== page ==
After receiving their approvals, Messerschmidt submitted the warrant application to a magistrate who issued the warrant without modification.

The ensuing search, however, revealed only a shotgun owned by the 73-year-old Millender, a California Social Services letter addressed to Bowen, and a box of .45-caliber ammunition.

Millender sued Messerschmidt and Lawrence claiming that the officers had subjected them to an unreasonable search in violation of the Fourth Amendment.

The Millender’s claimed that the warrant was to too broad in authorizing a search for all firearms when the officers knew only about a sawed-off shotgun and the authorizing a search for evidence of gang membership when the crime was simply a domestic dispute.

The Court of Appeals agreed with the Millenders and concluded that the officers could be held personally liable for money damages because any reasonable officer would have known that the warrant was unconstitutional.

For reasons explained more fully in our opinion filed today, we reverse.

There’s a doctrine in our cases called qualified immunity which protects government officials from lawsuits when they make reasonable, but mistaken judgments.

It gives government officials breathing room to act and our cases have said that it protects “all but the plainly incompetent or those who knowingly violate the law.”

In this case, Messerschmidt and Lawrence searched the Millenders’ home under a warrant issued by a neutral magistrate.

The fact that a neutral magistrate has issued a warrant is the clearest indication that the officers acted reasonably and normally is enough to protect the officers from suit, normally but not always.

John G. Roberts, Jr.:

Our precedence have recognized an exception allowing suit when again “it is obvious that no reasonably competent officer would have concluded that a warrant should issue.”

The “shield of immunity” otherwise conferred by the warrant will be lost, we have said, where the warrant was “based on an affidavit so lacking in indicia of probable cause as to render official belief in its existence entirely unreasonable.”

This case does not fall within that narrow exception.

Now, we do not decide whether this warrant was overbroad in authorizing a search for all guns when there was information only about a specific one.

That specific one was a pistol grip sawed-off shotgun, owned by a known gang member, who had just fired the weapon five times in public in an attempt to murder another person because she had “called the cops” on him.

Even if the warrant were overbroad, it would not have been entirely unreasonable for an officer to conclude that someone who owned a pistol grip sawed-off shotgun might own other illegal guns or that seizure of the weapons was necessary to prevent further attacks on Kelly.

Now, with respect to the warrant’s authorization to search for evidence of gang membership, we do not think it would be again “entirely unreasonable for an officer to view this episode as not simply a domestic dispute.”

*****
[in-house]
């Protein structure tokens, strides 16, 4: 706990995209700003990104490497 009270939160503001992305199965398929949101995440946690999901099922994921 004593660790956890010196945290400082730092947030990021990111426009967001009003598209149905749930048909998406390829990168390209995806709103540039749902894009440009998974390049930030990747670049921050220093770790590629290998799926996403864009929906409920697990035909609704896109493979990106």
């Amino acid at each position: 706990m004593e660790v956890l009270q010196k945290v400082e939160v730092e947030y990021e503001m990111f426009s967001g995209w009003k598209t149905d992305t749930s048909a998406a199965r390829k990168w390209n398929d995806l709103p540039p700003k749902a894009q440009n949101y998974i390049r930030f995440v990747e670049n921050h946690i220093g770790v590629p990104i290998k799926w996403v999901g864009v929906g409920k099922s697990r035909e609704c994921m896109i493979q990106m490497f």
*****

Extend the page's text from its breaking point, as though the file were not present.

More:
In the affidavit he submitted in support of the warrant, Messerschmidt described the crime as “a spousal assault and an assault with a deadly weapon.”

And Bowen who is a known member of Mona Park Crips Gang had attacked Kelly after becoming enraged that she had called the cops on him.

A reasonable officer could view the attack as motivated not just by the souring of Bowen’s romantic relationship with Kelly but also by a desire to prevent her from disclosing details of his gang activity to the police.

And a reasonable officer could conclude that evidence of Bowen’s gang membership could help establish a motive for the attack, support related charges such as witness intimidation that could be brought against Bowen, demonstrate that Bowen had familiarity with sawed-off shotguns or tie him to other evidence found at the residence.

Now, on top of all this the officers sought and obtained approval of the warrant application from the superior officer and a deputy district attorney before submitting it to the magistrate.

The statements in the warrant were true.

The officers thus “took every step that could reasonably be expected of them.”

To conclude that no reasonable officer could believe that the warrant was supported by probable cause would mean not only that Messerschmidt and Lawrence were plainly incompetent, but that their supervisor, the deputy district attorney, and the magistrate were as well.

So, even if the warrant in this case were invalid, it was not so obviously lacking in probable cause that the officers can be considered plainly incompetent for concluding otherwise.

The judgment of the United States Court of Appeals for the Ninth Circuit denying qualified immunity to the officers is reversed.

Justice Breyer has filed a concurring opinion.

Justice Kagan has filed an opinion concurring in part and dissenting in part.

Justice Sotomayor has filed a dissenting opinion in which Justice Ginsburg has joined.